Ireland’s food export sector is thriving, according to latest figures from Bord Bia. Irish beef exports are worth €2.5bn annually, and dairy, valued at €4bn now accounts for one-third of our food and drink exports, writes Ruth Doris.
Taking advantage of Ireland’s global reputation for small producers, quality raw materials and clean, unspoilt environment, dairy start-up Anú Dairy is producing vitamin K2-rich organic Irish butter, while family business Rucksnacks makes snacks from grass-fed Irish beef.
Ireland is now Europe’s largest exporter of butter, with overseas sales of Irish butter up 60% to almost €900m in 2017.
Kevin Kennedy of Anú Dairy is riding the wave of Irish butter’s surge in popularity. However, he says his organic product, from 100% grass-fed cows, has something extra special; a high level of Vitamin K2.
Mr Kennedy, who owns the Crossfit gym in Cork, started researching the benefits of Vitamin K2 in the diet when he became interested in what he calls the “ancestral health movement.”
While the word Paleo has been used to describe the trend, he says it’s really about improving health by going back to the way our ancestors ate, and that means meat and vegetables.
Through his research, he found a link between the level of K2 in milk and the health of the soil. Organic farming improves and preserves the microbiome diversity of the soil, which is converted across into the milk, he said.
Starting out with SOSV accelerator in 2016, then known as Indie Bio, now called Rebel Bio, based in UCC, Mr Kennedy was initially looking at developing a probiotic. Then he got interested in K2. The company worked with a farmer in Limerick and decided to bring the butter to market instead.
As butter only uses about 5% of the raw material, Mr Kennedy said the company is developing other products such as high protein yogurts, probiotic drinks and kefirs to utilise the leftover skim. So far the Kinsale-based business has received €90,000 in funding from SOSV for an 8% equity share.
The company also received support from the Local Enterprise Office in the form of feasibility and priming grants and an ‘innovation voucher’ from Enterprise Ireland.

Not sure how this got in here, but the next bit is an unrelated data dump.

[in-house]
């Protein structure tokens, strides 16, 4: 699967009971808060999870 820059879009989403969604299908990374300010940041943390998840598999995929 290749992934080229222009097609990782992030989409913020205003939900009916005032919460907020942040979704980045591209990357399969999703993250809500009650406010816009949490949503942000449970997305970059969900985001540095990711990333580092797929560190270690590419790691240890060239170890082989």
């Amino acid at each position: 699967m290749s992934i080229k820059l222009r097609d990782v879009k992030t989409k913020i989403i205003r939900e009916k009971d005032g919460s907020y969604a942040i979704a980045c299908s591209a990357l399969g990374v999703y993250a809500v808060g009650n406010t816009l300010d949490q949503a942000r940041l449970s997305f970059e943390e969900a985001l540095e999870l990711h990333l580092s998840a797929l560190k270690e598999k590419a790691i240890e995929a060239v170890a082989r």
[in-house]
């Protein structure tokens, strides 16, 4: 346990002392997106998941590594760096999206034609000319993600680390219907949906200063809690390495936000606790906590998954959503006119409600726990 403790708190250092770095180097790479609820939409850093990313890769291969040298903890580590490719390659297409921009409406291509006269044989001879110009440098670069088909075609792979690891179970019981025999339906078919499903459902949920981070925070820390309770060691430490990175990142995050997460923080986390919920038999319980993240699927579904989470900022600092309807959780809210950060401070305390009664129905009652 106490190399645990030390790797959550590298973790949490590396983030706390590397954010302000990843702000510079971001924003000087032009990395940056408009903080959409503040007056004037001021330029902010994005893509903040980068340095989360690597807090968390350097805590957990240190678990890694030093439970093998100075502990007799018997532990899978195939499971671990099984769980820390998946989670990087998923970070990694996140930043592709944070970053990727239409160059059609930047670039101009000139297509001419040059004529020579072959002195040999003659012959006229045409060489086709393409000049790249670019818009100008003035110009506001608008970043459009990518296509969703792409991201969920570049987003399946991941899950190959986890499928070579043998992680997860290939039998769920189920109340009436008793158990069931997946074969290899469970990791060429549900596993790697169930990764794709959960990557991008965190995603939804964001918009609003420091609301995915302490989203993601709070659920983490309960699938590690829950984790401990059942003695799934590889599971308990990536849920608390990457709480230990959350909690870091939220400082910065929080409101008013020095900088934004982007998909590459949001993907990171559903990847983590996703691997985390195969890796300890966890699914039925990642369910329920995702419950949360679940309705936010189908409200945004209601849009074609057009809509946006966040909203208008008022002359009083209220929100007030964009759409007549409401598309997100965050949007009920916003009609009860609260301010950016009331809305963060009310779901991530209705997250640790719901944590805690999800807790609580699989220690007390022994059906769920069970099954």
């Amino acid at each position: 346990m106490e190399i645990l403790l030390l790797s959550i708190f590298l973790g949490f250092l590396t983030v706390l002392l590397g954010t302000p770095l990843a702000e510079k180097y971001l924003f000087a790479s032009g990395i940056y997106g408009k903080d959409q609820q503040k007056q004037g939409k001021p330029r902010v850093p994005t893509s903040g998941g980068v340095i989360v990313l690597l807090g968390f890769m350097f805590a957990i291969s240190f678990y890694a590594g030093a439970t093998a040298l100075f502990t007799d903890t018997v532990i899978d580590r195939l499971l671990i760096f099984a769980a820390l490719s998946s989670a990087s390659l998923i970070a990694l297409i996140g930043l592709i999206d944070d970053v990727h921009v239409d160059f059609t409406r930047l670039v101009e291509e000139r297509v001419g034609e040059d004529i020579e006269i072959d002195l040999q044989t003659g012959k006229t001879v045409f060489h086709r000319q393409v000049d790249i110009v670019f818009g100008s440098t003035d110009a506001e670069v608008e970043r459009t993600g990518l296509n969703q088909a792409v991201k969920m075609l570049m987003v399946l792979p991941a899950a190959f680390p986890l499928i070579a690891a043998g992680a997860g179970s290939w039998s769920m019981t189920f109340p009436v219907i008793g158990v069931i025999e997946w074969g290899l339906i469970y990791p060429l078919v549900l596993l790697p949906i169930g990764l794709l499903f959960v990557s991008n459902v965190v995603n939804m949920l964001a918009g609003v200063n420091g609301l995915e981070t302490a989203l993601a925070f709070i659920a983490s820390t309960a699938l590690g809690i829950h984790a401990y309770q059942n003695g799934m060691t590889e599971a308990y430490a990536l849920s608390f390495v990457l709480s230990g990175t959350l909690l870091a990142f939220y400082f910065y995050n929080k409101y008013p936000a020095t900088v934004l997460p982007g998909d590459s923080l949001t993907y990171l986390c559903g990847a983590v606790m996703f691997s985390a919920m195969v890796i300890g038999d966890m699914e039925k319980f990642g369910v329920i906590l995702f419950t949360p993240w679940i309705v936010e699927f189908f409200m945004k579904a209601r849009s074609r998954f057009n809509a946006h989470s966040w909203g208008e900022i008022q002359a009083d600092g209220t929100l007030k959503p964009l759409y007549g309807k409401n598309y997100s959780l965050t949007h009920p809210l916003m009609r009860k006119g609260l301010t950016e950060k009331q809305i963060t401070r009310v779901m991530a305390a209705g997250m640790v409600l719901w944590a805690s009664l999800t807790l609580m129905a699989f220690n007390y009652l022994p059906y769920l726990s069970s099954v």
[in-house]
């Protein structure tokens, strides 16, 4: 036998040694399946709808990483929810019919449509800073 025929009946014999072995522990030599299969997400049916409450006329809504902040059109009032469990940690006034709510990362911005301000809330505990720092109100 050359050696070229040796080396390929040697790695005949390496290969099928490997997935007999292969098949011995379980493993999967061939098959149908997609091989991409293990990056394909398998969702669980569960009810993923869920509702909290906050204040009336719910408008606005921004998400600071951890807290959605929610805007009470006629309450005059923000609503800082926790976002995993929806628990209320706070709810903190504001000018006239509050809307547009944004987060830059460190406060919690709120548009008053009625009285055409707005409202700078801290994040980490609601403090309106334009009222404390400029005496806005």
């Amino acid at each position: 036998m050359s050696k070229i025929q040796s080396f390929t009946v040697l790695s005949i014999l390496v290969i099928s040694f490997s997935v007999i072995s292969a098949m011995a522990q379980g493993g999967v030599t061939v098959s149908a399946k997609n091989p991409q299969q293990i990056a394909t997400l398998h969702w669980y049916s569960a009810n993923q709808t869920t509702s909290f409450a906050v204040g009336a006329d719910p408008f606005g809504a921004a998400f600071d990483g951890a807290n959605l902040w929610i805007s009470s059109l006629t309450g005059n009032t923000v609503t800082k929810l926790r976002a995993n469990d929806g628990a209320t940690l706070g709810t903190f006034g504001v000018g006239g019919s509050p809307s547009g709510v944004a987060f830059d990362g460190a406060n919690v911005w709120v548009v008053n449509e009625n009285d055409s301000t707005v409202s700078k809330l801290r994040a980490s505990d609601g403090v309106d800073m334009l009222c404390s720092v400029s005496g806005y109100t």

Currently Anú Dairy is concentrating on the German organic market which is worth about €8bn.
Alongside its product development Mr Kennedy said Anú Dairy’s mission is about creating nutritious products from healthy soils and making the farmer money and to get consumers connected with their local farmers and stimulate rural communities.
Irish farmland is 82% grass, and with 400,000 km of hedgerows, there is “amazing” biodiversity on Irish farms, Mr Kennedy claims.
He believes that by encouraging more farmers to embrace organic farming, Irish agriculture, especially beef and dairy, can play a positive role in climate change.
Rucksnacks founder Colm Connolly grew up in a fifth-generation beef cattle farm in Co Monaghan. While travelling, he discovered biltong, a traditional South African snack, similar to beef jerky, and had the idea to make an Irish version using beef from the family farm.
He said using Irish beef to make his product makes it stand out from the other beef snacks on the market.
Mr Connolly received funding from his Local Enterprise Office and support from Enterprise Ireland, including an ‘innovation voucher’ which allowed the company to partner with a food college, Loughry College in Cookstown, to develop flavours.
Having spent one year in development, Rucksnacks’ products are now stocked in SuperValu shops in Cavan, Monaghan, Meath and Dublin and are also available to buy online.
Mr Connolly is looking to expand significantly in 2018 into gyms and independent retailers by promoting Rucksnacks as a healthy and tasty alternative to protein bars.